No social life? No problem for this budding Singaporean photographer
In Tan Jia Jun’s pursuit of his passion, he has sacrificed his social life.
Instead of spending his free time meeting up with friends, he chooses to spend his time improving his photography skills.
"I go out with my friends only once or twice a month. I also have two part-time jobs that keep me occupied – I am part of a sound crew for an events company and I’m also a bartender at a pub along Boat Quay," he said.
"I don’t get allowance from my parents any more. I’ve stopped receiving since I was in secondary four because I don’t like to get money from them,” explained the 24-year-old. “Also, I need to save up to buy equipment for my hobby since it is expensive.” Jia Jun said that he usually saves for months before buying a lens, which often costs hundreds of dollars.
It has been four years since Jia Jun began dabbling in photography, and most of his experience involves food photography.
"I was working at a Singapore-based company that does food photography. It was during my holidays and I was tasked to edit photos on the computer. During my time there, I observed how food photography works. There is the food stylist, who has many different ways of styling the dish to make it look good. There is also the different choices of lighting to create different effects on the food."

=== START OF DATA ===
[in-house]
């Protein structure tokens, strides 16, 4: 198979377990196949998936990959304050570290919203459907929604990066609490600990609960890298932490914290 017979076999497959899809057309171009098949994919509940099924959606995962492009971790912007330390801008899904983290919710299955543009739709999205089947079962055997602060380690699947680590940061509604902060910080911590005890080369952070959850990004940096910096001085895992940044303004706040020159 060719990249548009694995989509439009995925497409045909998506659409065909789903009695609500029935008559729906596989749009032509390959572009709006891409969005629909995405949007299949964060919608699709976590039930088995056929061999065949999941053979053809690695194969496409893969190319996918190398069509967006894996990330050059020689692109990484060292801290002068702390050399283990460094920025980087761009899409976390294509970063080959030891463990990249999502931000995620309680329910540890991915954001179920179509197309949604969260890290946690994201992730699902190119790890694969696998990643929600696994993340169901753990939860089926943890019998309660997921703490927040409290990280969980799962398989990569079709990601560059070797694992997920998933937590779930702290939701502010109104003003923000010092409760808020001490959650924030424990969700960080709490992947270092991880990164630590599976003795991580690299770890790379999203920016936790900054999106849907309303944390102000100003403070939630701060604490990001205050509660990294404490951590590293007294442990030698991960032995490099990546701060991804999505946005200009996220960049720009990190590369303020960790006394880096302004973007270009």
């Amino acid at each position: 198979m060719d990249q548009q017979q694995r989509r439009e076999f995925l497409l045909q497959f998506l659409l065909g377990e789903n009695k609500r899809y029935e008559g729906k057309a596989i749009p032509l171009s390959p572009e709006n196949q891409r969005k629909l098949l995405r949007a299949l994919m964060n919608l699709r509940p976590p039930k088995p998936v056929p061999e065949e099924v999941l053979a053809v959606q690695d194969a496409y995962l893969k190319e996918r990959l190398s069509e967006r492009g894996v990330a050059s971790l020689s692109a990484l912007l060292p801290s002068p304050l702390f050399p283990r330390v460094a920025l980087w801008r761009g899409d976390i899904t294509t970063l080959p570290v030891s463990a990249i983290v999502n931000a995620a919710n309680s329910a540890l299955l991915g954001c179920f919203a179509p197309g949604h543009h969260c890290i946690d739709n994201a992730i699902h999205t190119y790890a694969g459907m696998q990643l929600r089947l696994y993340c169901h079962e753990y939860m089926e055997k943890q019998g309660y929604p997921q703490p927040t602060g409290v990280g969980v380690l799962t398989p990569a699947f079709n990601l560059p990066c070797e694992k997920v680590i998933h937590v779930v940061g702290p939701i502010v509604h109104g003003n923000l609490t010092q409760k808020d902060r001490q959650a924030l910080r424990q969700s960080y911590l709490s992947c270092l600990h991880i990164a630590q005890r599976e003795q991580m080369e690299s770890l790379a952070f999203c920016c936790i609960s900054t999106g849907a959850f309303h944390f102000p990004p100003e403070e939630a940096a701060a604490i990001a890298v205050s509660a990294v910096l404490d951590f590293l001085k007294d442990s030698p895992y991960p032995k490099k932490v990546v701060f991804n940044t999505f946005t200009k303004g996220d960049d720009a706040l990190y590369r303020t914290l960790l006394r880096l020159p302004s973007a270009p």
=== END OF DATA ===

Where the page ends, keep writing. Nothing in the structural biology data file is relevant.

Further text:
It was the ‘exposure’ at this job which inspired Jia Jun to buy his own camera. He took it on a trip to Genting, where he experimented with macro photography.
“I was using a Canon 500D kit and a 18-55mm lens and there were these cherries, flowers and bees that caught my eyes. I didn’t have a macro lens with me, so I used one technique my colleagues taught me, which is to take out the lens from the camera body and flip it over. But you have to use manual focus mode. I really like the photos I took. There’s one that showed a leaf with water droplets on it.”
His parents initially disapproved of his photography pursuits, complaining that it was an expensive hobby.
But when Jia Jun started winning awards and competitions, they had a change of heart.
“I convinced them after winning third runner-up for a competition held at Downtown East. My parents didn’t say much but from the look of their faces, they definitely seemed happy and proud,” he said.
He added, “After that I joined the Canon Photomarathon competition (in 2013) and won first prize. My parents were very shocked and said, ‘Well done, you really got what you wanted… you really pursued your passion’.”
He has also been featured in television show “Photo Face Off”, which airs on the History channel. Jia Jun will appear on the show again in the last episode on 28 October.
Jia Jun will be going for nation service after he graduates from polytechnic. After that, he plans to pursue photography full time and try his hand at fashion photography.
“I’ve never tried fashion photography before which is why I wanted to try it out. Based on what I’ve seen so far, many fashion photographers use big studio lighting, and collaborate with many people such as the makeup artists or stylists to produce a good shot. The whole process amazes me.”
He looks to New York-based fashion photographer Emily Soto’s work as a source of inspiration. “She uses a lot of flowers and dreamy effects, which is very nice. I will probably use the same technique when I start going into that direction while finding my own style. But of course, you need to learn from others first.”